In the blink of an eye, my world became a hell from which I could not escape. A deluge of passersby shoved their way past me, crying, screaming and bleeding. I caught glimpses of torn clothing, missing limbs and bleeding bodies through the whirlwind of frenzied activity as I fought to get out of their way. A bilious wall of dust barreled down the street like a tidal wave, absorbing people and machinery in its wake. I managed to stumble into an empty doorway just barely ahead of the rolling storm as it passed; its deafening thunder rang in my ears. My limbs started to shake like they’ve shaken only once before; the scar on my arm burned like the day I was branded though I no longer wore the pink triangle that was tacked onto my chest by a heavy-handed guard. The numbers looked more menacing, blacker the more I stared at them. My knees buckled and I could no longer move my feet. My aged body slid along the brick wall of the doorway and crumpled to the ground. I heard someone wailing loudly, frantically “No more! Not again!” Clamping a gnarled hand over my face, I realized that the voice was my own. I began to weep in earnest, paralyzed and ashamed of my uncontrollable fear. I thought that part of my life to be over, that hell I survived for so many months finally buried along with my father, mother, and countless other Jews. In another country, with another name, my demons were resurrected.
I felt someone grab my arm and lift me gently from the pool of ash and blood (whose blood it was, I could not say) that formed around me. Gaping in horror, I saw half an arm mere inches away from me with the wedding band on one finger gleaming dully in the gloom that had settled across the sky.
“Komm mit mir, Bubele,” the stranger, a muscular light-skinned black man with studded earrings in both ears, said in a quiet voice, quieter than I could’ve imagined from such a large person. “It’s time for you to go home.”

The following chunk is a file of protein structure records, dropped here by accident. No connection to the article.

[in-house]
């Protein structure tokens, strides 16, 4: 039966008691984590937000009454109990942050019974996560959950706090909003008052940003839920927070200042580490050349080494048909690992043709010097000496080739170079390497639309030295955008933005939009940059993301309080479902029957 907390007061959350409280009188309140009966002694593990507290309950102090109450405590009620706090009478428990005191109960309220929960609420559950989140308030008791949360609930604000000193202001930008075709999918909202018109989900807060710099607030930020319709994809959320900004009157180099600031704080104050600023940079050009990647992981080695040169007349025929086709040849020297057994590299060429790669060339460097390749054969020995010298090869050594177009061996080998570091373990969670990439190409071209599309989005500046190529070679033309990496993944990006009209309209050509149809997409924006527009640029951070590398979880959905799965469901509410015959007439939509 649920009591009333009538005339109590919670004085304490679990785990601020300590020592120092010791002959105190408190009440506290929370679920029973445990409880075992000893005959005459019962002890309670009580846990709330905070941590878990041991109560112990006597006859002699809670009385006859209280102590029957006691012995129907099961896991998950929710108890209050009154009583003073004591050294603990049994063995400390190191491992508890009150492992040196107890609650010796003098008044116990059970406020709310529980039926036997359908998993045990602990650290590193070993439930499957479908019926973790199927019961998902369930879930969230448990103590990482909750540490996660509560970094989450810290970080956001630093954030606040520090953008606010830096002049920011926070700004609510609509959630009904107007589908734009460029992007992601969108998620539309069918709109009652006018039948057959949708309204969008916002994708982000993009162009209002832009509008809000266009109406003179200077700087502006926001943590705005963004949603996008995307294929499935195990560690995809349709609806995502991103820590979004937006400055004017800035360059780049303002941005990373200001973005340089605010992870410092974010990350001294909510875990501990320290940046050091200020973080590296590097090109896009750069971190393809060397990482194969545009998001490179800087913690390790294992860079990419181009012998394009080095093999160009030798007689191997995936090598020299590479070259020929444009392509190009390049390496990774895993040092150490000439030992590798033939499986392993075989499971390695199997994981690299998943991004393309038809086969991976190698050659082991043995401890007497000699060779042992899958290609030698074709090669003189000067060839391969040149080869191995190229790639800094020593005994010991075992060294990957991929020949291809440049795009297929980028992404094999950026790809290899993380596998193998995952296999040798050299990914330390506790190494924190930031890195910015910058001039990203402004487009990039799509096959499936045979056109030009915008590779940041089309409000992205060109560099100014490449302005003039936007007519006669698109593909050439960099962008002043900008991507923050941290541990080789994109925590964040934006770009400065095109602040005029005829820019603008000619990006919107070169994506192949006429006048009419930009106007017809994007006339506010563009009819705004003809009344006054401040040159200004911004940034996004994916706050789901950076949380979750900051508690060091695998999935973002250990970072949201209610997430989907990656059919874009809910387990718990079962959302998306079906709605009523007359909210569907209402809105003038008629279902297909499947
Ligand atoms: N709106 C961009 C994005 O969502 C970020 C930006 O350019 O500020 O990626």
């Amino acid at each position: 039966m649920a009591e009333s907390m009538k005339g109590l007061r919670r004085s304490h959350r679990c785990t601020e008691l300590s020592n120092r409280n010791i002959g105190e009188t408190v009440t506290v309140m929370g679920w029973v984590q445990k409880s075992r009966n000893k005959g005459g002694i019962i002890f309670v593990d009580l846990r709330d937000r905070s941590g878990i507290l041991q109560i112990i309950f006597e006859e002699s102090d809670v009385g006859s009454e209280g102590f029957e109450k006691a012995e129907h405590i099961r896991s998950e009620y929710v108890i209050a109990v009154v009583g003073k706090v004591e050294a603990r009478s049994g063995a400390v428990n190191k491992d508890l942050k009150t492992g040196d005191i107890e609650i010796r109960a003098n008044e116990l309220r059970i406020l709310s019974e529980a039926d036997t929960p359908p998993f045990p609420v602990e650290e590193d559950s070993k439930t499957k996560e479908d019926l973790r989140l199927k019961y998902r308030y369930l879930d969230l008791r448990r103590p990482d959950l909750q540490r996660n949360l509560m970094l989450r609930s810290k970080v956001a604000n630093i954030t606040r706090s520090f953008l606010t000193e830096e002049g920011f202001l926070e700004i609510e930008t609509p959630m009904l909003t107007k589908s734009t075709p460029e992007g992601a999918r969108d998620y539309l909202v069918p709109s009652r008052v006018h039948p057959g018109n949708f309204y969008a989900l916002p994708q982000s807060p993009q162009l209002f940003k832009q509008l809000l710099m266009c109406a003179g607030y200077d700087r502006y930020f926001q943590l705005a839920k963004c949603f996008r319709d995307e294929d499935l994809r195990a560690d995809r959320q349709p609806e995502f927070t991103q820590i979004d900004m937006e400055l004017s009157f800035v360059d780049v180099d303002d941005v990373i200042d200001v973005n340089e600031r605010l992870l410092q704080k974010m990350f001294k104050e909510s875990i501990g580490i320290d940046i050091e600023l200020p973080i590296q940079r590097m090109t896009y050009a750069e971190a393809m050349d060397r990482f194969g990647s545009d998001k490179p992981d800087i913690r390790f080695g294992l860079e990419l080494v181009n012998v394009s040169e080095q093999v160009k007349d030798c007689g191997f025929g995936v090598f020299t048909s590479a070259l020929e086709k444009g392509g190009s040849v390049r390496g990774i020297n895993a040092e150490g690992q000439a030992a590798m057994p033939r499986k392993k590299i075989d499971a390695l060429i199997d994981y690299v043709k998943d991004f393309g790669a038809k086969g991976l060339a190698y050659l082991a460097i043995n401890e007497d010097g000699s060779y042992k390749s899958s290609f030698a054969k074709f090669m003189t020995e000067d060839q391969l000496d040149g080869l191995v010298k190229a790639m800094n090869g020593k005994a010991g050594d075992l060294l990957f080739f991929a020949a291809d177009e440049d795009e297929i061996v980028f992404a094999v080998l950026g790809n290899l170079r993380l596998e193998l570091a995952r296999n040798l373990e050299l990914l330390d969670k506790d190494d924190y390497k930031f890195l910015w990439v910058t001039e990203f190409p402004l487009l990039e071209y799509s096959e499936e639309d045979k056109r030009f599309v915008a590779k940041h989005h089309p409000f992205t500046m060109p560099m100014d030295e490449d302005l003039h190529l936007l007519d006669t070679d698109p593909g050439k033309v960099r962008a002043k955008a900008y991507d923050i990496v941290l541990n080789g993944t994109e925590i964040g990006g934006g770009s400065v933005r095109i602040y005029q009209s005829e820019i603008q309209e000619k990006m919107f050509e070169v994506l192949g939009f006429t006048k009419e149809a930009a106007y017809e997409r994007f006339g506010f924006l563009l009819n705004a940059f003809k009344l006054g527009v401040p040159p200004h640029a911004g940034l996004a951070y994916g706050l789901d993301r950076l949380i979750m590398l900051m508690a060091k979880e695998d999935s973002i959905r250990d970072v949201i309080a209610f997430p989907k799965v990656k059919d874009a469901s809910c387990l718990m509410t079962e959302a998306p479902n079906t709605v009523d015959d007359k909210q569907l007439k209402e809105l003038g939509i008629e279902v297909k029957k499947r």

“Nisht geferlech.” I muttered bitterly. “Azoy geht dos when madmen still think the way to rule the world is with violence and hatred. Lomir geyn,” I grumbled. “What? You think I’m too old to move my own two feet without help?” He looked at me with an amused glint in his light blue eyes; his face was oddly untouched by the ash and blood raining from the sky. I felt somewhat ashamed at my rudeness. He was only trying to help, after all. “A sheynem dank,” I whispered.
As I looked, I saw nothing but balagan and mishegas; chaos and confusion for blocks. I was horrified by the carnage; the man beside me wore an expression of deep sadness.
“Why is it that you’re not dirty?" I gasped. "Look, even your hair is clean! What are you an angel or something?” His eyes glazed over for a moment then he gave a noncommittal shrug. “Something like that.”
“Was ist ihr Name?” I asked him when he picked me up in his arms as if I weighed no more than paper.
A brief smile crossed his face, his gleaming teeth in sharp contrast to his dark skin. “My mother named me Tobias, but I am often called Tovi so…if you wish, you can use that one.”
“My name is Sarah but you can call me Tzeitel if you like.” I murmured; my eyes were growing heavy with weariness and my strength had been sapped by fright.
“Well then, Tzeitel, relax,” he gathered me to his chest in a firm grip. “You'll be safe now.”
Had I the presence of mind at the time, I’d have been worried about the numbness that spread through my body. I so desperately wanted to be back in my bed with my gelibte, my lovely Gania, to have her hold me so that I could forget all of the madness of this day. It never occurred to me that I’d never see her again, never touch her face or kiss the beautiful blue eyes of the woman that looked at me with love for almost sixty years.
TO BE CONTINUED
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|Reviewed by Nickolaus Pacione
|This one got me hooked and you should keep going with this one. This one has the taboo about being dark about that day in there somwhere; if you want to play around with it -- try to see how dark you want to get with this one, the delivery is there. This story is one that will be a masterpeice if it isn't one already.|
|Reviewed by Dana Matthews
|So, you are still writing... and doing it very well I might add.
As far as continuing, the first thought that came into my head
when I finished was, well, what happened to her next? Where did Tovi take her and how did she find out what was happening? Or did she? Was he the one who explained to her what was transpiring or
did she learn of it later?
I'm not sure if that helps... but you had me hooked. My curiosities were piqued as to the natural order of what happened to her next; her next memories if you will.
T C Toni -- D a n a